a first terminal connected to one of the plurality of bit lines;
a second terminal connected to one of the plurality of word lines; and
the resistivity switching storage element and the two two-terminal non-linear steering elements are arranged in series between the first terminal and the second terminal.
22. The memory array of claim 18, wherein each of the two two-terminal nonlinear switching elements comprises a diode and wherein the resistivity switching storage element is selected from at least one of antifuse, fuse, polysilicon memory effect element, metal oxide or switchable complex metal oxide element, carbon based element, phase change material element, conductive bridge element, or switchable polymer element.
23. A memory array, comprising:
a plurality of nonvolatile memory cells, wherein each of the plurality of memory cells comprises four two terminal non-linear steering elements arranged in series and a resistivity switching storage element in series with the four two terminal non-linear steering elements;
a plurality of word lines; and
a plurality of bit lines.
24. The memory array of claim 23, wherein:
the four non-linear steering elements comprise a first pair of non-linear steering elements and a second pair of non-linear steering elements; and
the resistivity switching storage element is arranged between the first pair and the second pair of non-linear steering elements.
25. The memory array of claim 23, wherein the resistivity switching storage element is arranged on one side of the four non-linear steering elements.
26. The memory array of claim 23, wherein:
the four non-linear steering elements comprise a first pair of non-linear steering elements and a second pair of non-linear steering elements;
a first conductor element is arranged between the non-linear steering elements of the first pair; and
a second conductor element is arranged between the non-linear steering elements of the second pair.
27. The memory array of claim 23, wherein each nonvolatile memory cell comprises:
a first terminal connected to one of the plurality of bit lines;
a second terminal connected to one of the plurality of word lines; and
the resistivity switching storage element and the four two-terminal non-linear steering elements are arranged in series between the first terminal and the second terminal.
28. The memory array of claim 23, wherein each of the four two-terminal nonlinear switching elements comprises a diode and wherein the resistivity switching storage element is selected from at least one of antifuse, fuse, polysilicon memory effect element, metal oxide or switchable complex metal oxide element, carbon based element, phase change material element, conductive bridge element, or switchable polymer element.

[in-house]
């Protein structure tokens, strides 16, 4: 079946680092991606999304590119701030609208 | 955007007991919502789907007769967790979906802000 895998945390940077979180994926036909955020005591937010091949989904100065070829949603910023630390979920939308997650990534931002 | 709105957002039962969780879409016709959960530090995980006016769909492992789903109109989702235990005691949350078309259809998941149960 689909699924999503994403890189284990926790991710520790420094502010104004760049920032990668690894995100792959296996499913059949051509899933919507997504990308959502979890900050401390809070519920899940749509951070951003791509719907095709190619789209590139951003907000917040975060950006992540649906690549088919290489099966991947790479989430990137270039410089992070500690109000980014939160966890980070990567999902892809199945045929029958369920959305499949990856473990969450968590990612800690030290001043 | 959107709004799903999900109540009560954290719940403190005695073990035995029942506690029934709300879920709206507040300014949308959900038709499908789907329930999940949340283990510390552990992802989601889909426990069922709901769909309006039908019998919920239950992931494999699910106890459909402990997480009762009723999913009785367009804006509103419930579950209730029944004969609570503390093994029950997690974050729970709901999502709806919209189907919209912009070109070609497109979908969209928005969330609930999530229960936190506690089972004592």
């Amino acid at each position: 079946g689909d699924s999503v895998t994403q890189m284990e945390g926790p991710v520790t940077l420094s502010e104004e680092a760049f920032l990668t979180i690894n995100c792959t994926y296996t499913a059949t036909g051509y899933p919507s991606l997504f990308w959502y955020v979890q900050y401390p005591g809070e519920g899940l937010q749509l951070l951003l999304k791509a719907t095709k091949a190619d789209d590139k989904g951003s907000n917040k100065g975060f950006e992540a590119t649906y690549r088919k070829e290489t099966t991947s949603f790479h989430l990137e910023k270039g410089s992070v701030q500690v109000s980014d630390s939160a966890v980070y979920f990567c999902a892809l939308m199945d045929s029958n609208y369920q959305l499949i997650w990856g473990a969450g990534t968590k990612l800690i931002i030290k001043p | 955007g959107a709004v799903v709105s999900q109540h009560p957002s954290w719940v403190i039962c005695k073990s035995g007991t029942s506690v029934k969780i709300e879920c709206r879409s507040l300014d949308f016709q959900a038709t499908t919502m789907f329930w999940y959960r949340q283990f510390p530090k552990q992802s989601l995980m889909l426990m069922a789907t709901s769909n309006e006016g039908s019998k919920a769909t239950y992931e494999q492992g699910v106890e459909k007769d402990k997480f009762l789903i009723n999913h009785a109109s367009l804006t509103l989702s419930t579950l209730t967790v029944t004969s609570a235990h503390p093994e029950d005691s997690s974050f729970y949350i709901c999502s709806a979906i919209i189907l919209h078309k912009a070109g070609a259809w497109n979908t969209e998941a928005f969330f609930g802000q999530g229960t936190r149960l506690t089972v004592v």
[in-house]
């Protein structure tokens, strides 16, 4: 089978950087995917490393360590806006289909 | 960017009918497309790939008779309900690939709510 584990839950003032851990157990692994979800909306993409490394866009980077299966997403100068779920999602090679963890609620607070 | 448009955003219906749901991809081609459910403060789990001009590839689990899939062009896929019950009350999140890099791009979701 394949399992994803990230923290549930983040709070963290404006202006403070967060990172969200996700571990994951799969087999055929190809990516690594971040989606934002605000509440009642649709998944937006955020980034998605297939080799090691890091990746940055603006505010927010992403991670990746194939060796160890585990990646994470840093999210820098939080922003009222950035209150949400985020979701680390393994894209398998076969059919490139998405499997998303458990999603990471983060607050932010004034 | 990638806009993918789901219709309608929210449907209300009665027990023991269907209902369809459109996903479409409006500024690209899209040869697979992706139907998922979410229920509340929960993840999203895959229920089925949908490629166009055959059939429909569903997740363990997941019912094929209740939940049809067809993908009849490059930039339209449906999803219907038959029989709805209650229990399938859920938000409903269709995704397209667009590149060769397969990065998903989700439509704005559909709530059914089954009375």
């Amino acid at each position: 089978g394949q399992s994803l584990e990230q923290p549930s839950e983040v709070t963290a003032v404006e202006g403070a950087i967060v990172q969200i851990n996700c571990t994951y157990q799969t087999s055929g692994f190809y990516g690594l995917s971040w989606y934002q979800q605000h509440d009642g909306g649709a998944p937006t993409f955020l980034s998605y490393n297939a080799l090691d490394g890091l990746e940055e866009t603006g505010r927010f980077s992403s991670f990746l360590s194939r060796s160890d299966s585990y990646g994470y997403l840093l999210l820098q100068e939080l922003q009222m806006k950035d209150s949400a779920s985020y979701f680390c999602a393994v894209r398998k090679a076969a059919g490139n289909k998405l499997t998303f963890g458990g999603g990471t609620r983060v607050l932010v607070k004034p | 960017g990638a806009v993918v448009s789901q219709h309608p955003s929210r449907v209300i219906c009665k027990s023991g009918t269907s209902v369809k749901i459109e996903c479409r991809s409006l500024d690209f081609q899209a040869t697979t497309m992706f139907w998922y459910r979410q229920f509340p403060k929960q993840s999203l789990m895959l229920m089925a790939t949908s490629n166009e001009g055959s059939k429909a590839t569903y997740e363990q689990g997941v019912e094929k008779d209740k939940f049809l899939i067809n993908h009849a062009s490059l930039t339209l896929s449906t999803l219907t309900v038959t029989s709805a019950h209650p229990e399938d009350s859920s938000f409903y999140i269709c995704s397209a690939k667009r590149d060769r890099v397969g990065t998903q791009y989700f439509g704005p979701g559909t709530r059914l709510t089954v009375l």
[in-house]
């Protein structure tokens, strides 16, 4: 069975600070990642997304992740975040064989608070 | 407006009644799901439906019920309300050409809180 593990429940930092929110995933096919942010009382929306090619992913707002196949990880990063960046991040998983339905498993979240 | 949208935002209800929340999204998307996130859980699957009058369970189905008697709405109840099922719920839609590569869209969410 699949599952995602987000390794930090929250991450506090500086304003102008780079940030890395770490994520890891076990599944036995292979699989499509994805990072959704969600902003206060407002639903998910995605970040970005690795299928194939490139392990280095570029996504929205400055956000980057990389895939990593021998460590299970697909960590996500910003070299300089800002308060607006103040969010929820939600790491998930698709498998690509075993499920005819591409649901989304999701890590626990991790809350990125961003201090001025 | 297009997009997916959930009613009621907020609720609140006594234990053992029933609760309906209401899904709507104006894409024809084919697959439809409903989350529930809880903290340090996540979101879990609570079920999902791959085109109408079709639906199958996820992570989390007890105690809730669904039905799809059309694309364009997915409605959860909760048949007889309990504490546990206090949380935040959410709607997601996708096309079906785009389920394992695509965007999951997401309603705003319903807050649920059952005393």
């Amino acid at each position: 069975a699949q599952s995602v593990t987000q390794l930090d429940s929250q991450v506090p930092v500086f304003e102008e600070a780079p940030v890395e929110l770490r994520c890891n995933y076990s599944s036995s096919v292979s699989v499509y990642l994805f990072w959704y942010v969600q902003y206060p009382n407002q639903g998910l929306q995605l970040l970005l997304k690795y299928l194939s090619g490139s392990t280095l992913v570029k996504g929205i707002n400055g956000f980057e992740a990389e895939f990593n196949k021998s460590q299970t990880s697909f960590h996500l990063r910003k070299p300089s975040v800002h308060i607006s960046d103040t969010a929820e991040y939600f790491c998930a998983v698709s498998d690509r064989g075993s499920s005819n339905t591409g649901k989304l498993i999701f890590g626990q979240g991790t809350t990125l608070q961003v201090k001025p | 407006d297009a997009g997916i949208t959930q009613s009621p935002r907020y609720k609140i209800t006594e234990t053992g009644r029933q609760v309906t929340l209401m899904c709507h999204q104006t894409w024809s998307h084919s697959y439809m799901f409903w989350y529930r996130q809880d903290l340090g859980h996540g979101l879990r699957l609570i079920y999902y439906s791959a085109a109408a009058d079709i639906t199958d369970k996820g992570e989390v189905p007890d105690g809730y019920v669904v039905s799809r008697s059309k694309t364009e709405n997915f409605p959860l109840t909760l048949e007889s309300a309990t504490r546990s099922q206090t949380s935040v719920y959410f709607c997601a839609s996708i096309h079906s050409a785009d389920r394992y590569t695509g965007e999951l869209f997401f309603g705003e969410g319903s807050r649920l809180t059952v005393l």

Description
BACKGROUND OF THE INVENTION

The invention relates to a memory cell and a nonvolatile memory array incorporating such a cell.

Nonvolatile memory arrays maintain their data even when power to the device is turned off. In one-time-programmable (OTP) arrays, each memory cell is formed in an initial unprogrammed state, and can be converted to a programmed state by an appropriate electrical pulse. This change is permanent, and such cells are not erasable. In other types of memories, the memory cells are erasable, and can be rewritten many times.

FIG. 1 illustrates a conventional memory cell. As shown in FIG. 1, a memory unit cell 2 is composed of a steering element 4, such as a diode, and a storage element 6 connected in series between a bit line 8 and a word line 10. Memory arrays in general, such as two-dimensional or three-dimensional arrays, may comprise many such memory cells arranged within the array.

SUMMARY OF THE PREFERRED EMBODIMENTS

One embodiment of the invention provides a nonvolatile memory cell comprising at least two two-terminal non-linear steering elements arranged in series; and a resistivity switching storage element arranged in series with the at least two two-terminal non-linear steering elements.

The memory cell may be incorporated as part of a memory array, where the memory array comprises: a plurality of nonvolatile memory cells; a plurality of word lines; and a plurality of bit lines.

The plurality of nonvolatile memory cells, word lines and bit lines of the memory array may be arranged to comprise a three dimensional memory array.

Each nonvolatile memory cell of the memory array may comprise: a first terminal connected to one of the plurality of bit lines; a second terminal connected to one of the plurality of word lines; where the resistivity switching storage element and the at least two two-terminal non-linear steering elements are arranged in series between the first terminal and the second terminal. In general, the at least two two-terminal non-linear steering elements and the resistivity switching storage element may be arranged vertically between a lower electrode and an upper electrode, where the lower and upper electrodes comprise portions of the word and bit lines.

Each of the at least two two-terminal non-linear switching elements of the array may comprise a diode. Each diode may comprise a semiconductor p-n diode or a semiconductor p-i-n diode. Each diode may alternatively comprise a metal-insulator-metal (MIM) diode or a metal-insulator-insulator-metal (MIIM) diode.

The resistivity switching storage element of the memory cell may be selected from at least one of an antifuse, fuse, polysilicon memory effect element, metal oxide or switchable complex metal oxide element, carbon based element, phase change material element, conductive bridge element, or switchable polymer element. The carbon based element may be selected from carbon nanotube, amorphous carbon, microcrystalline carbon, graphite or graphene resistivity switching material. The resistivity switching storage element may have a thickness in a range of about 2 to about 2000 Å.